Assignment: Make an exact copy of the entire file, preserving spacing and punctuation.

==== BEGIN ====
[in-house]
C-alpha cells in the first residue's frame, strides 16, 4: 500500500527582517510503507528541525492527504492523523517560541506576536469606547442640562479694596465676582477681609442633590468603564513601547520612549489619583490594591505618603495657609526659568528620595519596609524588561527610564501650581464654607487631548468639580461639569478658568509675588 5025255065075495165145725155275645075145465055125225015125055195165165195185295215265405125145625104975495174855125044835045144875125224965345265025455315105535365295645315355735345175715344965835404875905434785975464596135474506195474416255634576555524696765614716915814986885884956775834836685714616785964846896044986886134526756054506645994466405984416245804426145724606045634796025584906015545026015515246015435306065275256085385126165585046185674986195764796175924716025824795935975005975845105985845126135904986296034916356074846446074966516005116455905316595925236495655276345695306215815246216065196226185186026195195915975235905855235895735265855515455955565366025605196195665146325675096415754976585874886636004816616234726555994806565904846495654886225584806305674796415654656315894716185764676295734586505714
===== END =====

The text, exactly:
[in-house]
C-alpha cells in the first residue's frame, strides 16, 4: 500500500527582517510503507528541525492527504492523523517560541506576536469606547442640562479694596465676582477681609442633590468603564513601547520612549489619583490594591505618603495657609526659568528620595519596609524588561527610564501650581464654607487631548468639580461639569478658568509675588 5025255065075495165145725155275645075145465055125225015125055195165165195185295215265405125145625104975495174855125044835045144875125224965345265025455315105535365295645315355735345175715344965835404875905434785975464596135474506195474416255634576555524696765614716915814986885884956775834836685714616785964846896044986886134526756054506645994466405984416245804426145724606045634796025584906015545026015515246015435306065275256085385126165585046185674986195764796175924716025824795935975005975845105985845126135904986296034916356074846446074966516005116455905316595925236495655276345695306215815246216065196226185186026195195915975235905855235895735265855515455955565366025605196195665146325675096415754976585874886636004816616234726555994806565904846495654886225584806305674796415654656315894716185764676295734586505714